What an Italian hospital says was a first-of-its-kind operation, two-year-old conjoined twins from birth have successfully been separated.
The twins who goes by the names– Ervina and Prefina – had been joined above the nape of their necks – they were born with a condition the Ospedale Pediatrico Bambino Gesù in Rome described on Tuesday as “one of the rarest and most complex forms of cranial and cerebral fusion,” Agence France-Presse reported.
Surgeons succeeded in separating the girls and they are doing well. The hospital — whose name translates to Baby Jesus Pediatric Hospital — said it was the first time in Italy and likely the world that surgeons were able to separate twins who shared the back of their skull and its venous system
The two sisters were brought to Italy as at September 2018 from Bangui, Central African Republic, after the hospital’s president met the babies and their mom where they were born, according to AFP.
Medical tests has showed the girls to be generally in good health, but one sister’s heart was working harder to maintain the “physiological balance of the organs of both, including the brain,” the outlet had reported.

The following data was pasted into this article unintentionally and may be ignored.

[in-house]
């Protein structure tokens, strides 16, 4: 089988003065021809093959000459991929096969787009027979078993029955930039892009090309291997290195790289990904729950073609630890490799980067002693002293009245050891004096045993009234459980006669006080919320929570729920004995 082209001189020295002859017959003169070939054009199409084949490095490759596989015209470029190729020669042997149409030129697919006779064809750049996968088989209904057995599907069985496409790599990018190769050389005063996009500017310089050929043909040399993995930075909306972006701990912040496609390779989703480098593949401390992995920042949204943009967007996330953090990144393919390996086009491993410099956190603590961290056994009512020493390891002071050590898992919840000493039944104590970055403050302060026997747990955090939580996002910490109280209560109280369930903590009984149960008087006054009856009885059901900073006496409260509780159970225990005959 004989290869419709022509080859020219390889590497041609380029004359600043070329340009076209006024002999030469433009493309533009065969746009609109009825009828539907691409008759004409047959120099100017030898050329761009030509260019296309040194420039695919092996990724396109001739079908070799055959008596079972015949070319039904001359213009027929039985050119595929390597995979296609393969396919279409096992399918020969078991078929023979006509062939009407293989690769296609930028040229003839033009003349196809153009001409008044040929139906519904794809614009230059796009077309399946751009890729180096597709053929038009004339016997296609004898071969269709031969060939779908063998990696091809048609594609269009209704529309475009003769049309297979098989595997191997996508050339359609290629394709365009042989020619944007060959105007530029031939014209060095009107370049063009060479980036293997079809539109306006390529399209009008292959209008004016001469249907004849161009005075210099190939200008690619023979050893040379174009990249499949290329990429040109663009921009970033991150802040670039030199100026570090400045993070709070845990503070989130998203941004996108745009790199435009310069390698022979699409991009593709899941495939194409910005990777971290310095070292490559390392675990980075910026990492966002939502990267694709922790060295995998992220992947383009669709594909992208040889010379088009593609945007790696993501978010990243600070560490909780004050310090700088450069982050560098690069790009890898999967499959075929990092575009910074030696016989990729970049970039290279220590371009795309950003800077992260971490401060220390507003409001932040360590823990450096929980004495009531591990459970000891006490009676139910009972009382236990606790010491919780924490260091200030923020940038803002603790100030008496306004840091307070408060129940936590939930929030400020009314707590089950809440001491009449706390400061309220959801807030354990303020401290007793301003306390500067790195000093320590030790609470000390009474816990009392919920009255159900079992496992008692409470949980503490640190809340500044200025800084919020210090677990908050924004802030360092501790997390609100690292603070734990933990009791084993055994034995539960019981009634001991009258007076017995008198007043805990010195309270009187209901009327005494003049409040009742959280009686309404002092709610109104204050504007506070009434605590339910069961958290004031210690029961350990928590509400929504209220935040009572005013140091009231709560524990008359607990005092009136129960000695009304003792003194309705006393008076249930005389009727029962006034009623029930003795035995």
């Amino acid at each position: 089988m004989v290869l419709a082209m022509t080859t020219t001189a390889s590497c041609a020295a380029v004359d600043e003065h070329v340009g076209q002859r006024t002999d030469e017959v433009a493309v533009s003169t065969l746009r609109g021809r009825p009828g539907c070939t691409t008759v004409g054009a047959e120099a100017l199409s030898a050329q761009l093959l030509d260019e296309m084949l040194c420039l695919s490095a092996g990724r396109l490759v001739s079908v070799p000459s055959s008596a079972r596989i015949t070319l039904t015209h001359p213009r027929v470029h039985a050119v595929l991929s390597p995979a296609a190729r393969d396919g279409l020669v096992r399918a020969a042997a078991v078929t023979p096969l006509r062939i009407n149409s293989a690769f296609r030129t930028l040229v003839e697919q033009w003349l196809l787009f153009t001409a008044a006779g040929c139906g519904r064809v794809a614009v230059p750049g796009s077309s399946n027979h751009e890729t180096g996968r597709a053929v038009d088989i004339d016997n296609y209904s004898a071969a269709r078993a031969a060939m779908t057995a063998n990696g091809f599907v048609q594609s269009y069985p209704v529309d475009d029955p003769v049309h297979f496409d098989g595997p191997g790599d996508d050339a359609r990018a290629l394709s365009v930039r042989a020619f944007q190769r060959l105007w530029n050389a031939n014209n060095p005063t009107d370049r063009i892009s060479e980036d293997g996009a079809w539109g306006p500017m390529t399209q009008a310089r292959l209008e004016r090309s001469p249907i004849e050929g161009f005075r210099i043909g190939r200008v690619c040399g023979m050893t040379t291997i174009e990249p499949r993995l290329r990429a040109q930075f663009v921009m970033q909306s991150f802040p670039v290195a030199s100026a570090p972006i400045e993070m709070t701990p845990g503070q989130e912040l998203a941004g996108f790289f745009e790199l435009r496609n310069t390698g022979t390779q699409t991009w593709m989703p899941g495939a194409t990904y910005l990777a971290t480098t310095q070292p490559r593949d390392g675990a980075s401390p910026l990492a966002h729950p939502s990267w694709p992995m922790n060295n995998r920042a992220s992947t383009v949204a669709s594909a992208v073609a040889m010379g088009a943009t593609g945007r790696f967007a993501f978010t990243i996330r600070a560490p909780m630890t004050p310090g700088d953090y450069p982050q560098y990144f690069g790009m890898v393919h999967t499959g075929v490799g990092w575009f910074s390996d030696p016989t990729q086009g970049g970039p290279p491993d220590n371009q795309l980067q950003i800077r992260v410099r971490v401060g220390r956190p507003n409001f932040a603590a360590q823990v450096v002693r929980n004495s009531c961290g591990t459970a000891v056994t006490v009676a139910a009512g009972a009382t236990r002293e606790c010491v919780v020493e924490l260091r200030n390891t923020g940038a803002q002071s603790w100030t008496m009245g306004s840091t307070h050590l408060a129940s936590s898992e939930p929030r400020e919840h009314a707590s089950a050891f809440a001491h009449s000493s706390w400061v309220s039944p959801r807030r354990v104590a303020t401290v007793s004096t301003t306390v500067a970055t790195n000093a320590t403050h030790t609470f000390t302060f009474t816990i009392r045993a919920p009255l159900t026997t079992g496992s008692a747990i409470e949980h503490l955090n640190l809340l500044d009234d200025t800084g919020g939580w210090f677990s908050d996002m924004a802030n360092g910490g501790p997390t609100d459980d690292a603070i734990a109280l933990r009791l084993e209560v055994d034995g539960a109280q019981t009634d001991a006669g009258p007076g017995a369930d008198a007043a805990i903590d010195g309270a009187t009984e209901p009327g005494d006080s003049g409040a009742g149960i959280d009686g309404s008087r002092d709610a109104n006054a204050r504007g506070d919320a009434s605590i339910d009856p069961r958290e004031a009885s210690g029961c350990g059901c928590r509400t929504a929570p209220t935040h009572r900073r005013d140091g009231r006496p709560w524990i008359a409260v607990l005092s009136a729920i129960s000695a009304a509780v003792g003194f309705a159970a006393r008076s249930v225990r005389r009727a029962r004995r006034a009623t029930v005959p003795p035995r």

The twins had been observed to have “distinct” personalities, with Prefina being vivacious and playful while Ervina was more serious and quietly observing, according to the hospital.
The challenge facing doctors was the shared network of blood vessels bringing blood from the girls’ brains to their hearts, the hospital said.
That required “three very delicate operations to progressively reconstruct two independent venous systems,” they added.
On June 5, the twins finally underwent the operation, which took 18 hours and included 30 doctors and nurses who worked to divide the bones of the shared skull.
The surgeons then reconstructed the membrane covering the two brains and recreated the skin lining over the little girls’ new skulls.
“A month after the final separation, the twins are fine,” the hospital had said and shared a video of a party it threw on June 29 for their second birthday.
In the video, the girls were seen with their heads wrapped in protective bandages as their beaming mum carried them.
The hospital had said that the girls would have to wear protective helmets for a few months due to the ongoing risk of infection, but their brains were found to be “intact” and they will have the opportunity to “lead a normal life, like all girls of their age.”